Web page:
Florida’s funding restored
August 18, 2016: U.S. District Judge Robert Hinkle permanently blocked parts of a Florida law that had aimed to cut off state funding for preventive health services at clinics that also provide abortions.

                Hinkle had issued a preliminary order in June after state Planned Parenthood affiliates challenged provisions as unconstitutional. The June order had come just before the restrictions were to take effect.

                “The preliminary injunction is made permanent with this order,” Hinkle wrote in a three-page decision.

                The judge had found the clinics were unacceptably targeted by state efforts to eliminate funding for other healthcare services they also provided, such as Women’s Health and screening for cancer and sexually transmitted diseases. (BC, see Dec 14; F, see February 18, 2017)


James H Meredith

August 18 Peace Love Activism

August 18, 1963: Meredith received his bachelor of arts degree in political science and thus became the first African-American alumnus in the 115-year University’s history. (BH, see Aug 20; Meredith, see September 8, 1965)
South Africa and Olympics
August 18, 1964: the International Olympic Committee barred South Africa from participating in the Summer Olympics due to the country's Apartheid policy. The nation would not be reinstated until 1992. (see June 16, 1976)
Steve Biko

August 18 Peace Love Activism

August 18, 1977: in South Africa police arrested Steve Biko [headed the Black Consciousness Movement and was the country’s best known political dissident] and Peter Jones at Grahamstown. (see Sept 11)
August 18 Peace Love Activism

George H.W. Bush

August 18, 1988: the Republican National Convention in New Orleans nominated George H.W. Bush for President and Dan Quayle for Vice President.


see Ryan White for full story

August 18, 1990: President George Bush signed the Ryan White Care Act, a federally funded program for people living with AIDS. (first Ryan White entry, see December 9, 1971) 
Visual AIDS

August 18 Peace Love Activism

In 199 the New York-based Visual AIDS, adopted the red ribbon as a symbol of awareness and compassion for those living with HIV/AIDS. (AIDS, see December 3, 1992 ; LGBTQ, see July 29, 1992)
Rowan County Clerk Kim Davis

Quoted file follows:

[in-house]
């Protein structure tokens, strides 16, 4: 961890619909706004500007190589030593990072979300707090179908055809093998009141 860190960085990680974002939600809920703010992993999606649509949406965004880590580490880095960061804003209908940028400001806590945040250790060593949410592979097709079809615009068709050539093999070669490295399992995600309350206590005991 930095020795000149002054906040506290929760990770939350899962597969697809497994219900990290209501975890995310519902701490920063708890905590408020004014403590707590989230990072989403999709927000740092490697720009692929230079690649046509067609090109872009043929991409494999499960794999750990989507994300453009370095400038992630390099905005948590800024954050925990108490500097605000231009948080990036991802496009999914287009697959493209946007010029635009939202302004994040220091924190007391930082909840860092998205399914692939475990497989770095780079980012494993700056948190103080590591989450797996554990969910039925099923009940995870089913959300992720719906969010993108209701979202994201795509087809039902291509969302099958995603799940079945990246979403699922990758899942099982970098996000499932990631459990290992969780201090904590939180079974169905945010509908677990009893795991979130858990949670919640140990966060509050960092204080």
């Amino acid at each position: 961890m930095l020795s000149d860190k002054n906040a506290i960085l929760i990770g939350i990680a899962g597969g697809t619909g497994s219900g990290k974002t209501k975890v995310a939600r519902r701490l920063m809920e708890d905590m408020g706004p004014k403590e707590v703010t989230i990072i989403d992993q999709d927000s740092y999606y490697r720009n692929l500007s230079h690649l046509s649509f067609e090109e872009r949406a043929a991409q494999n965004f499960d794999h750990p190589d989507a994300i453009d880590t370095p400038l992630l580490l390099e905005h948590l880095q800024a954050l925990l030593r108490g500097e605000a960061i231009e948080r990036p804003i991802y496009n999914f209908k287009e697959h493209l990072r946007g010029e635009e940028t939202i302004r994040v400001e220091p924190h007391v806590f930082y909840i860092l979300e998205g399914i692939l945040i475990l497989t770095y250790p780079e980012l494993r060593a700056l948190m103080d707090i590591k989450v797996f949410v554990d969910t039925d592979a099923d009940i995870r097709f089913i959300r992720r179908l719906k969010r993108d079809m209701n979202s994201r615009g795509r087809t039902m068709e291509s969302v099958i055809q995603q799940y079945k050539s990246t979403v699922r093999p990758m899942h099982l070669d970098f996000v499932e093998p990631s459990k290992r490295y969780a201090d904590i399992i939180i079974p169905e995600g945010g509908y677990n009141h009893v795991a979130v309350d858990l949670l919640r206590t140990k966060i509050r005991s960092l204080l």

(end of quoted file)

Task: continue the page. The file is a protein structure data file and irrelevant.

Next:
August 18, 2016: U.S. District Court Judge David Bunning dismissed three lawsuits filed against Kentucky's Rowan County Clerk Kim Davis for refusing to issue marriage licenses to gay couples last year.

Couples who were denied licenses filed the federal lawsuits claimed a violation of civil rights.

Bunning issued an order dismissing the lawsuits. Bunning noted that last January Gov. Matt Bevin signed an order removing names of county clerks from marriage licenses, and that the General Assembly later passed legislation which creates a new marriage license form that does not require the county clerk's signature. (see Sept 12)

César E. Chávez

August 18 Peace Love Activism

August 18, 2000: César Chávez Day established when California Governor Gray Davis signs into law SB 984, authored by Senator Richard Polanco, D-Los Angeles. The day of service is celebrated on March 31.(see Nov 12, 2000)

Iraq War I

August 18, 2010:  the final U.S. combat troops in Iraq crossed the border into Kuwait. 4,487 American troops had died. (see Aug 31)


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August 17 Peace Love Activism

August 17 Peace Love Activism


Emma Goldman
August 17, 1894: Goldman released from prison. Her account of the experience appears in the New York World the next day. (see Feb – June, 1898)
Voting Rights
August 17, 1917: after three days of brutal attacks on pickets by mobs and police, six pickets arrested (Edna Dixon, Lavinia Dock, Lucy Ewing, Catherine Flanagan, Natalie Gray, Madeleine Watson) and sentenced to 60 days at Occoquan Workhouse, this time without pardon from President Wilson. (see Aug 28)

US Labor History

August 17, 1918: the jury’s deliberations in the IWW trial in Chicago took less than 2 hours. It returned a verdict of guilty for all. The defendants were stunned. Wobbly leader and defendant Bill Haywood stated, "I believe Judge Landis's instructions pointed clearly to an acquittal,"  At sentencing, the defendants were given heavy fines and prison terms ranging up to 20 years. Haywood jumped bail, finding refuge in the Soviet Union. (Haywood, see May 18, 1928)